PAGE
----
Why cold callers cannot- and should not-have to handle all of marketing on their ownb2b cold callers

At Gabriel Sales, we have not needed to staff a fully dedicated cold caller in over 12 months.

While there are many factors at play, we see this as an indication of the success you can experience when you make it easy for your buyers to self educate with an integrated sales and marketing strategy.

Long before we began offering integrated sales and marketing outsourcing services to our clients, we made a commitment to implementing the approach ourselves. On the technology side, we were early adopters of marketing automation and CRM systems. On the marketing side, we have been publishing relevant content and executing eProspecting campaigns and nurturing programs for over three years.

We didn’t get there over night.  After committing to this integrated approach for about eighteen months, our dependency on cold callers was dramatically diminished.

This is because the integration of content and technology has allowed us to take our early stage sales messages and turn them into digital content—blogs, white papers, webcasts, etc.—that can be shared one-to-many. Because our marketing automation platform tracks content engagement by prospect, we can start interacting with our prospects early in their buying cycle digitally with our calling resources simply stewarding them through their educational process.

The result is a win-win situation: Our prospects are now able to take themselves through their own discovery and education, on their time frame based on their own business drivers.  Our calling resources can then watch this engagement, and they are able to see when it makes sense to reach out.

Now, instead of placing endless follow up calls to companies that may or may not be ready to buy, we are able to use marketing automation and digital sales tools to see what prospects are interacting with what content. We then have a better idea of not only what people are interested but also what they are specifically interested in. Additionally, our calling team is able to be helpful as opposed to disruptive to the buyers’ day-to-day business activities.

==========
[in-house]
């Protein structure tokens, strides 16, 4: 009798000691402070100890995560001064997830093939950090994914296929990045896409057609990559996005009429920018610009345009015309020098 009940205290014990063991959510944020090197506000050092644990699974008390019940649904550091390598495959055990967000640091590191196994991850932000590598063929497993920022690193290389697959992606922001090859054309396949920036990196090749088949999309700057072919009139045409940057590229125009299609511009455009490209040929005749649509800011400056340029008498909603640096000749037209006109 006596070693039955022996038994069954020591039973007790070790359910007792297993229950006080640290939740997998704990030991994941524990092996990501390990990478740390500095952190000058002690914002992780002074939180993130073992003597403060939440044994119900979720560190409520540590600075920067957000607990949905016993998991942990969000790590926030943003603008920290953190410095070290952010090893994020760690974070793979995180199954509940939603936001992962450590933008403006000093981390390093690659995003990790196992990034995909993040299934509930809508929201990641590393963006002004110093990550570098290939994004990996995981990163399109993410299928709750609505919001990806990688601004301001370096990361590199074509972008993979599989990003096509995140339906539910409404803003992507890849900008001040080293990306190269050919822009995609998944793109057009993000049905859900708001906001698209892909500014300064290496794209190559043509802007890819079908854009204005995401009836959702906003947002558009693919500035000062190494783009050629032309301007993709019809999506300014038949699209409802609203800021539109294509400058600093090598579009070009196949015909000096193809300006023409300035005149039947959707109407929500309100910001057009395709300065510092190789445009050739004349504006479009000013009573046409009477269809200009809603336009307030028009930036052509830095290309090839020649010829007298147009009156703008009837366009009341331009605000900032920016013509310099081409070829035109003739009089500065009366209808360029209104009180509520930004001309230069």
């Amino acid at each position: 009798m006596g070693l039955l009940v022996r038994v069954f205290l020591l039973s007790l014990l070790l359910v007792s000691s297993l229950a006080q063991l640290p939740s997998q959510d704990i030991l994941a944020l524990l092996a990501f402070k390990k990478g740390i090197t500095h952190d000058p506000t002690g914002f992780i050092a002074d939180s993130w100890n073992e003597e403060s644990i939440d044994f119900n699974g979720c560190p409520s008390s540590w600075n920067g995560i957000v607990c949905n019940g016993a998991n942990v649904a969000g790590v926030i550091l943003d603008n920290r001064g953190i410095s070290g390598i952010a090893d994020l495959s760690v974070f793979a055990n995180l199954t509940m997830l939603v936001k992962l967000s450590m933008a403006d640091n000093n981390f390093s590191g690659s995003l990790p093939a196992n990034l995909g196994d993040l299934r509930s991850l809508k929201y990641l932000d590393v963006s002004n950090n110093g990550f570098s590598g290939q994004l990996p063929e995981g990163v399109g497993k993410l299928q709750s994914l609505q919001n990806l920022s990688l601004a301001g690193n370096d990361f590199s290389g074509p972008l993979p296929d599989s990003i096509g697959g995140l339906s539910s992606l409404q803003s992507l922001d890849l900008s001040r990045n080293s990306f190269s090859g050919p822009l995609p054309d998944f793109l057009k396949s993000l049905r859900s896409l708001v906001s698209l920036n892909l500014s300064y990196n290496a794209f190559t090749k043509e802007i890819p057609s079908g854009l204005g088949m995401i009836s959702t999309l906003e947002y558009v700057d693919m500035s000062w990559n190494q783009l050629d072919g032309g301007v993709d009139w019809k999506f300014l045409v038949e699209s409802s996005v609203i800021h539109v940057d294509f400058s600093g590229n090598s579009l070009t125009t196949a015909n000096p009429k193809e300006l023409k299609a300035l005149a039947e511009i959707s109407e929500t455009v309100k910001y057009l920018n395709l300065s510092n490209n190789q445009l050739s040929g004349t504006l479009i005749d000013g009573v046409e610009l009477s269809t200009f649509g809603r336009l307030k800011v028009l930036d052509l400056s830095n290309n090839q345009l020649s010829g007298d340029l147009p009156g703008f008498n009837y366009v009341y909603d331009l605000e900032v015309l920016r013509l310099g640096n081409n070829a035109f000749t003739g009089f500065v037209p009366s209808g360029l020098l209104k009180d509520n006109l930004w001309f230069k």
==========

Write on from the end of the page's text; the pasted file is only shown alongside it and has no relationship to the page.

When we do see sufficient interest to indicate that it makes sense to follow up with prospects, enough trust has been established digitally that the experience on both sides is about deepening the relationship and moving towards a common goal.

On our end, we know who the prospect is and what title he/she holds (e.g. admin vs. executive). We also know what webpages he/she has visited, what videos were watched, what social media posts were clicked on, etc. This makes us much more effective in helping them to buy or not buy the right solution.

On the prospect side, he/she knows who we are and what we do and also has a general feel of the company culture (e.g. brand attributes). The prospect has also been given the chance to educate himself/herself enough to speak intelligently about our solution. Typically, they have a much greater grasp of what their needs and priorities are.

So now, when we call a prospect for the first time, instead of hearing:

“Who are you? What is this about? Sales and marketing? Oh, I’m not the right person to talk to about this.”

We hear,

“Oh yeah, that white paper on marketing automation was really helpful. I was looking on your site and see that you guys offer marketing automation consulting, could you tell me more about that?”

By allowing our content marketing campaigns to do the work before we get on the phone, both the tone and content of the initial calls are radically different from the typical disruptive calling experience.  Whereas the best response you can expect to get from a cold call is, “Sure, send me some information,” calling someone who has already been through a fair amount of your content is generally a ten-minute qualifying conversation right out of the gate.

Rather than pitching ourselves, the call is spent understanding the needs of the buyers.

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